Part 7: Bishop, CA to San Diego


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The Trip

Our mission for the day was to get from Bishop in the eastern Sierra Nevada mountains to San Diego: about 400 miles or so.  In Thor, this is a pretty full day and the trip was made longer by some of the large mountain grades that we encountered on our path.

The photos of the eastern Sierra were taken with my old 6mp Epson RD-1 rangefinder camera with Zeiss Biogon 35mm manual lens pointed out the window of Thor while we were rolling at highway speed.

Our path took us south along the axis of the Owens Valley along US-395.  The Owens Valley is a case study in feast and famine.  "Back in the day" (before the water was "stolen") the OV was rich in farms and orchards.  But, Los Angeles bought water rights and took the water south.  This much contested action resulted in civil insurrections, murders and general discontent for more than 50 years.  And it is still a sore subject with the locals today.  If interested, read "Cadillac Desert" by Mark Reisner.   It is a great history of water in the west.  And trust me, there is NO commodity that is more precious than water.

The photos below are what we saw.

The morning sun illuminated the eastern slopes of the Sierra Nevada during our drive south.  The photo above is noteworthy because it shows some of the interesting geology of the area.  Note the dark brown lower hills -- this is lava.  The upper cliffs of the mountain expose lighter color rock and have a darker cap rock.  The upper cliffs still have some snow on them despite warm temperatures in the valley floor.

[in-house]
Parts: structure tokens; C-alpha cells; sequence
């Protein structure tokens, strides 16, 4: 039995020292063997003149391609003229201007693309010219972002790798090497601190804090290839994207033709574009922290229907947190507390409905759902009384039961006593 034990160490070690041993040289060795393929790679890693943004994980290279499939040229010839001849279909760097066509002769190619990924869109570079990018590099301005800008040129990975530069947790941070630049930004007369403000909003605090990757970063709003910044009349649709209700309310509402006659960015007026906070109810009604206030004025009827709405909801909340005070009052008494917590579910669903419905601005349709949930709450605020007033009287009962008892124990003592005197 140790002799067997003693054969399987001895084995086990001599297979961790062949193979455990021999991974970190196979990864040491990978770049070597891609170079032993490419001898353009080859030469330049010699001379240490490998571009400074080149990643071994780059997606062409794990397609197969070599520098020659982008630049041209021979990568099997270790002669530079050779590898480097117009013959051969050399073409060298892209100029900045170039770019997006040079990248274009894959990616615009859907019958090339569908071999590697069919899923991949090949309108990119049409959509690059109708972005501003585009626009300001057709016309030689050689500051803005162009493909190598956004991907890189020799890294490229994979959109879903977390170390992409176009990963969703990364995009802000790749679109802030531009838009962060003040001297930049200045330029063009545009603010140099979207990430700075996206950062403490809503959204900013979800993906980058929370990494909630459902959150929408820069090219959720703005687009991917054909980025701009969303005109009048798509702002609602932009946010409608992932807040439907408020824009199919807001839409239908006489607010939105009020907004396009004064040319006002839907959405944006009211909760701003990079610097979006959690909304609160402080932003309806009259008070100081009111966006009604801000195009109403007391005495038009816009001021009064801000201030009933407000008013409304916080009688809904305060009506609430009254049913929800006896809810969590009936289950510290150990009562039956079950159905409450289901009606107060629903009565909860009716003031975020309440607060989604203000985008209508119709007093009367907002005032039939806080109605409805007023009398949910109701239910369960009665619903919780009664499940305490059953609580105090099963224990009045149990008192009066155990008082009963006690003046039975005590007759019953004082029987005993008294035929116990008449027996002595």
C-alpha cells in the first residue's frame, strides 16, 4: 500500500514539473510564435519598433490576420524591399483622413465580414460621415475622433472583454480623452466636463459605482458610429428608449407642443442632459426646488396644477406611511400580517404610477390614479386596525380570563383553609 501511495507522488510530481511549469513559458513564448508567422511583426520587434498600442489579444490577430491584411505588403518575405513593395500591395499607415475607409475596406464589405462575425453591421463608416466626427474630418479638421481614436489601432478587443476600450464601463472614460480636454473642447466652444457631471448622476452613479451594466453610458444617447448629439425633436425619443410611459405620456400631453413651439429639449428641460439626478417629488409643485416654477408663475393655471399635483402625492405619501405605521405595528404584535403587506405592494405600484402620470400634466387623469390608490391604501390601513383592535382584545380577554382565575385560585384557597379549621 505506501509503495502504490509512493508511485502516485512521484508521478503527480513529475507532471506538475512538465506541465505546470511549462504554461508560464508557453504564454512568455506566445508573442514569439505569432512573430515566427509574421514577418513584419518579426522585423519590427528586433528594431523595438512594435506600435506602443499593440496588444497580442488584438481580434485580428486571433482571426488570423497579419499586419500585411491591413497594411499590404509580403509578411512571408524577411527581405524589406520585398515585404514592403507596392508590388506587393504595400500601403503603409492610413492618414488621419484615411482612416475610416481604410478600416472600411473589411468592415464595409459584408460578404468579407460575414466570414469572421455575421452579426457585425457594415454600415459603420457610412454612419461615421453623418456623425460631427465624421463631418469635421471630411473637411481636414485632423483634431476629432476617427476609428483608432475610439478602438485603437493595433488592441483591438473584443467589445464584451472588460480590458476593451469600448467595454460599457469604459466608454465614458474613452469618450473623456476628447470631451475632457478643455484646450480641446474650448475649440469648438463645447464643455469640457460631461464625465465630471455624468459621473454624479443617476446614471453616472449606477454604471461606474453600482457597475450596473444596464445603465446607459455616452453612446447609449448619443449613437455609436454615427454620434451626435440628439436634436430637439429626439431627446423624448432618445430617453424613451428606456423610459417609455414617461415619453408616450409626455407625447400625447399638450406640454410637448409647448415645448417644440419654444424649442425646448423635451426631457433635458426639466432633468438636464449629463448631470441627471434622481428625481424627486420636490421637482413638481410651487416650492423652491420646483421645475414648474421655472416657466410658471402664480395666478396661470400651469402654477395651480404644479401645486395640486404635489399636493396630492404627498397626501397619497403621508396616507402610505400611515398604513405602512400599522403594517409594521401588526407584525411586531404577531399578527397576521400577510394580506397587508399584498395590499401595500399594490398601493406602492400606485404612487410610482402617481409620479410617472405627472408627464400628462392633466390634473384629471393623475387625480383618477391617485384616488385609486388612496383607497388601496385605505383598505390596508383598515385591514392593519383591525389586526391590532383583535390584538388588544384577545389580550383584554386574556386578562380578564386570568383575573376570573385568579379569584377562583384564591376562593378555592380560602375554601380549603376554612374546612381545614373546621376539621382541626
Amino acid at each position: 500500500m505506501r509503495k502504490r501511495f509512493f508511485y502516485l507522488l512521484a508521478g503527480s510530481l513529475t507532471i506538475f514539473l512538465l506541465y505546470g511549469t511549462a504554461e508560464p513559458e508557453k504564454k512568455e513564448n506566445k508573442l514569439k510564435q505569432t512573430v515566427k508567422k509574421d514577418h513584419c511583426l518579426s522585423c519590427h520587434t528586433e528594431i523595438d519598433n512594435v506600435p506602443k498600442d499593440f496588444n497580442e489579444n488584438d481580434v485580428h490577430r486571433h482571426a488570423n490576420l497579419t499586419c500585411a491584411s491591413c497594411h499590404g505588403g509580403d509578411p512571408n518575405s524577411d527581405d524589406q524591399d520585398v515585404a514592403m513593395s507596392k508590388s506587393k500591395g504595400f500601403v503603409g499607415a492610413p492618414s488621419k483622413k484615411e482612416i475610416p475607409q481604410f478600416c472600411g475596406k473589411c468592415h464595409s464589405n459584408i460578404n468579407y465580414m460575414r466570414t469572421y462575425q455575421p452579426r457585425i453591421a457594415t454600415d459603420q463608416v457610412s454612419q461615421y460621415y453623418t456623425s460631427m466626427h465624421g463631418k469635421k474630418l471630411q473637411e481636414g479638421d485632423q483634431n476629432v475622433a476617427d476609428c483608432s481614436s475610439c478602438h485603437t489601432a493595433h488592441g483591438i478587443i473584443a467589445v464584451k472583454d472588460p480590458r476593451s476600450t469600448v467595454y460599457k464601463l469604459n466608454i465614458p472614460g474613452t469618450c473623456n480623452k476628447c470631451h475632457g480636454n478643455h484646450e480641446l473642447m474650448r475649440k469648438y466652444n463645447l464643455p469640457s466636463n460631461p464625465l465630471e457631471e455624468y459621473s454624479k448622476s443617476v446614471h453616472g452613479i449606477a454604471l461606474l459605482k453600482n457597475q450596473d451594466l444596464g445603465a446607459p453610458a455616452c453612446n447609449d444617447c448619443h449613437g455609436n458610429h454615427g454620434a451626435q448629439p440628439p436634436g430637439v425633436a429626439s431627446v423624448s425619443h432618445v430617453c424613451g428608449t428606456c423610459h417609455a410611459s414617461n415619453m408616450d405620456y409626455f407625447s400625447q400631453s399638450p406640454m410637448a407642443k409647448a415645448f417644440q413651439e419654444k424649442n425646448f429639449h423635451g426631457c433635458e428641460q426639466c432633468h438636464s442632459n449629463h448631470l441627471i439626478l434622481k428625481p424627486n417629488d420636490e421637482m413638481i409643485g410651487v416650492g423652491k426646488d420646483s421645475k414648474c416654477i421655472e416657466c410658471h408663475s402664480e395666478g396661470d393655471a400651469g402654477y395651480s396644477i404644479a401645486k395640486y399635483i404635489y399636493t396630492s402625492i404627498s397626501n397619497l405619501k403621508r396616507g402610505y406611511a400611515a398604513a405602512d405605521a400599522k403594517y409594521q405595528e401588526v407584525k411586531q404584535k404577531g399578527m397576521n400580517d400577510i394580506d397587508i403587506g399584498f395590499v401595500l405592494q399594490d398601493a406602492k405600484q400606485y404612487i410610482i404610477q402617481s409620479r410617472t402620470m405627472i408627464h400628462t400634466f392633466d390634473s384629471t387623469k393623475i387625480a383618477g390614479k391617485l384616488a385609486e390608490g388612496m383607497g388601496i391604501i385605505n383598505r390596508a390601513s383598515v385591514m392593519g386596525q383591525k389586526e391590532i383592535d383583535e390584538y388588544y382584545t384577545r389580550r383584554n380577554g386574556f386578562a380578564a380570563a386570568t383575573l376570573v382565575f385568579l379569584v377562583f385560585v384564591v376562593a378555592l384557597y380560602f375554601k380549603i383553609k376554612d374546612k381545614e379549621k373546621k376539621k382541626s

Note the volcanic crater behind the trees.  There is another crater just above the storage silos at the left of the photo above.  The eastern slopes are part of the Owens Valley and have a number of small farms.  The Los Angeles Municipal Water District (MWD) purchased most of the water rights in the Owens Valley back at the turn of the (previous) century thus starving most of the valley ranchers for water.  The water flows south via a much-contested aqueduct to serve both LA and San Diego.

The side canyons are the only areas that have water.  The output of these canyons is siphoned into the aqueduct and shipped south.

These are rugged mountains and the foothills were frequently covered in lava from nearby volcanic craters.  Note the lava rock at the base of the foothills and the crater near the left edge of the photo.

The Sierra Nevada is a high, rugged range that was a nearly impassable barrier to early travelers.  It is still a challenge today and the southern Sierra (the highest part) only has a few passes in several hundred miles of mountains.

This photo shows the truth about the arid west: if you don't water it, it does not grow.  The small stream that comes out of the steep canyon allows the fields to be verdant green.  The adjoining terrain is scrub brush.

Further south, we got into higher terrain that still had snow at the peaks.  There is a small creek near the center of the photo which supports the trees that can be seen there.

A big portion of the infrastructure in the eastern Sierras was built in support of the aqueduct that supplies Los Angeles.  These power lines are part of that infrastructure.  Note the intense road up the side of the mountain face.